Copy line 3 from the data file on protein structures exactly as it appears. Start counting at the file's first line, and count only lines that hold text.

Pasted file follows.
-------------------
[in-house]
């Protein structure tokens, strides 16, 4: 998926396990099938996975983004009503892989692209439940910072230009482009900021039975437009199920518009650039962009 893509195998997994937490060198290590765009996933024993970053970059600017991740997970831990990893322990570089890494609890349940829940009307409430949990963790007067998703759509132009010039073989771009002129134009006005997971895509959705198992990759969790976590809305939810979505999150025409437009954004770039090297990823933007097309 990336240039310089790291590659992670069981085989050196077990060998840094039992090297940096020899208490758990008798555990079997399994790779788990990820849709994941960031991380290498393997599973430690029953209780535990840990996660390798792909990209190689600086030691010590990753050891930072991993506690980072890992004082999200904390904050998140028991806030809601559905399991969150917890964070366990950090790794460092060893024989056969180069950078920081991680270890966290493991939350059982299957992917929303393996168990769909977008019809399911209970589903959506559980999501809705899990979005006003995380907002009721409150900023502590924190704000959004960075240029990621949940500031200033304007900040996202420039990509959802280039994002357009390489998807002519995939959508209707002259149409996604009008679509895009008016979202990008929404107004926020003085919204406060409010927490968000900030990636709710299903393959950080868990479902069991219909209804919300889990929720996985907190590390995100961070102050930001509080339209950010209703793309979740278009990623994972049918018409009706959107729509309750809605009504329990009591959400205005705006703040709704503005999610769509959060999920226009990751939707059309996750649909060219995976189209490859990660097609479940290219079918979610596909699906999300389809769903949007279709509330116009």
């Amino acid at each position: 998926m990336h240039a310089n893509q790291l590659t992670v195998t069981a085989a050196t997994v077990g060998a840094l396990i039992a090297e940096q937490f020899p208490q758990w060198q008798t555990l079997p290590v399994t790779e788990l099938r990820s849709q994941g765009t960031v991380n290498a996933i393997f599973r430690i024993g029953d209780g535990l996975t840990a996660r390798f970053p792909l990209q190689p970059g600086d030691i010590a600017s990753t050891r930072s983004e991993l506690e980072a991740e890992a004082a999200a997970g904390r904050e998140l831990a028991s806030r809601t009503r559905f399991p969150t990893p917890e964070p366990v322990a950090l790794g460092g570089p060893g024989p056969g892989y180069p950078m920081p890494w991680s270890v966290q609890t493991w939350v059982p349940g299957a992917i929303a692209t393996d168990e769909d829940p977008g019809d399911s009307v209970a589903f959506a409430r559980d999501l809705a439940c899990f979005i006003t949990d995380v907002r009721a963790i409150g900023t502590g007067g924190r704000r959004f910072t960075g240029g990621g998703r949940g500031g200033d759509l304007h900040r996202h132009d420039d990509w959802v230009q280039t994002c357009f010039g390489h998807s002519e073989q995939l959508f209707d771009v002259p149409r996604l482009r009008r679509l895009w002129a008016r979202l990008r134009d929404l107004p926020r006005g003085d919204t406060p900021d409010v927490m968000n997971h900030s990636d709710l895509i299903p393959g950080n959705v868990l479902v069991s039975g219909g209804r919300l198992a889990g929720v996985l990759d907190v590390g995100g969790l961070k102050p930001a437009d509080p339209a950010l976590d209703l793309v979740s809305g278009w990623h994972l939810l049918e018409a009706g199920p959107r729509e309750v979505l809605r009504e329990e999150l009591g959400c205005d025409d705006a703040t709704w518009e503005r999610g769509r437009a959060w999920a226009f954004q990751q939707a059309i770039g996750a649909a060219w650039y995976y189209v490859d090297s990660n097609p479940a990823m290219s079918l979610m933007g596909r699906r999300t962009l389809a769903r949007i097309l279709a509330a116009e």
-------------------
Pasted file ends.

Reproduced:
């Amino acid at each position: 998926m990336h240039a310089n893509q790291l590659t992670v195998t069981a085989a050196t997994v077990g060998a840094l396990i039992a090297e940096q937490f020899p208490q758990w060198q008798t555990l079997p290590v399994t790779e788990l099938r990820s849709q994941g765009t960031v991380n290498a996933i393997f599973r430690i024993g029953d209780g535990l996975t840990a996660r390798f970053p792909l990209q190689p970059g600086d030691i010590a600017s990753t050891r930072s983004e991993l506690e980072a991740e890992a004082a999200a997970g904390r904050e998140l831990a028991s806030r809601t009503r559905f399991p969150t990893p917890e964070p366990v322990a950090l790794g460092g570089p060893g024989p056969g892989y180069p950078m920081p890494w991680s270890v966290q609890t493991w939350v059982p349940g299957a992917i929303a692209t393996d168990e769909d829940p977008g019809d399911s009307v209970a589903f959506a409430r559980d999501l809705a439940c899990f979005i006003t949990d995380v907002r009721a963790i409150g900023t502590g007067g924190r704000r959004f910072t960075g240029g990621g998703r949940g500031g200033d759509l304007h900040r996202h132009d420039d990509w959802v230009q280039t994002c357009f010039g390489h998807s002519e073989q995939l959508f209707d771009v002259p149409r996604l482009r009008r679509l895009w002129a008016r979202l990008r134009d929404l107004p926020r006005g003085d919204t406060p900021d409010v927490m968000n997971h900030s990636d709710l895509i299903p393959g950080n959705v868990l479902v069991s039975g219909g209804r919300l198992a889990g929720v996985l990759d907190v590390g995100g969790l961070k102050p930001a437009d509080p339209a950010l976590d209703l793309v979740s809305g278009w990623h994972l939810l049918e018409a009706g199920p959107r729509e309750v979505l809605r009504e329990e999150l009591g959400c205005d025409d705006a703040t709704w518009e503005r999610g769509r437009a959060w999920a226009f954004q990751q939707a059309i770039g996750a649909a060219w650039y995976y189209v490859d090297s990660n097609p479940a990823m290219s079918l979610m933007g596909r699906r999300t962009l389809a769903r949007i097309l279709a509330a116009e």